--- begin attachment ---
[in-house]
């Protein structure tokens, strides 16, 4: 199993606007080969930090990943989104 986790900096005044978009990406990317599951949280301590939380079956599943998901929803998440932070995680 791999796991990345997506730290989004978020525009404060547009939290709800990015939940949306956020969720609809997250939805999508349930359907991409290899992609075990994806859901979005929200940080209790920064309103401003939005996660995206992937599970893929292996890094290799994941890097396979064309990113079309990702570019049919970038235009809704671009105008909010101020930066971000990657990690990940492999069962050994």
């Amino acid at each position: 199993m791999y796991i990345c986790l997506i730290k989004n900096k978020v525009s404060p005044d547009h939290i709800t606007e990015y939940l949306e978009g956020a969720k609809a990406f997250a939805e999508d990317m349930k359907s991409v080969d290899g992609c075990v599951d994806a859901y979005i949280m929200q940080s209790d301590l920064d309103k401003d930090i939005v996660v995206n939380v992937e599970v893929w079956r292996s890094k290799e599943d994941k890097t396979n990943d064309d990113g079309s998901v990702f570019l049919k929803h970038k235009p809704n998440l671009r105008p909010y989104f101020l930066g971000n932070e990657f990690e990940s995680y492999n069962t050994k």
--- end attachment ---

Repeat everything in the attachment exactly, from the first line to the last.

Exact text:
[in-house]
């Protein structure tokens, strides 16, 4: 199993606007080969930090990943989104 986790900096005044978009990406990317599951949280301590939380079956599943998901929803998440932070995680 791999796991990345997506730290989004978020525009404060547009939290709800990015939940949306956020969720609809997250939805999508349930359907991409290899992609075990994806859901979005929200940080209790920064309103401003939005996660995206992937599970893929292996890094290799994941890097396979064309990113079309990702570019049919970038235009809704671009105008909010101020930066971000990657990690990940492999069962050994």
């Amino acid at each position: 199993m791999y796991i990345c986790l997506i730290k989004n900096k978020v525009s404060p005044d547009h939290i709800t606007e990015y939940l949306e978009g956020a969720k609809a990406f997250a939805e999508d990317m349930k359907s991409v080969d290899g992609c075990v599951d994806a859901y979005i949280m929200q940080s209790d301590l920064d309103k401003d930090i939005v996660v995206n939380v992937e599970v893929w079956r292996s890094k290799e599943d994941k890097t396979n990943d064309d990113g079309s998901v990702f570019l049919k929803h970038k235009p809704n998440l671009r105008p909010y989104f101020l930066g971000n932070e990657f990690e990940s995680y492999n069962t050994k």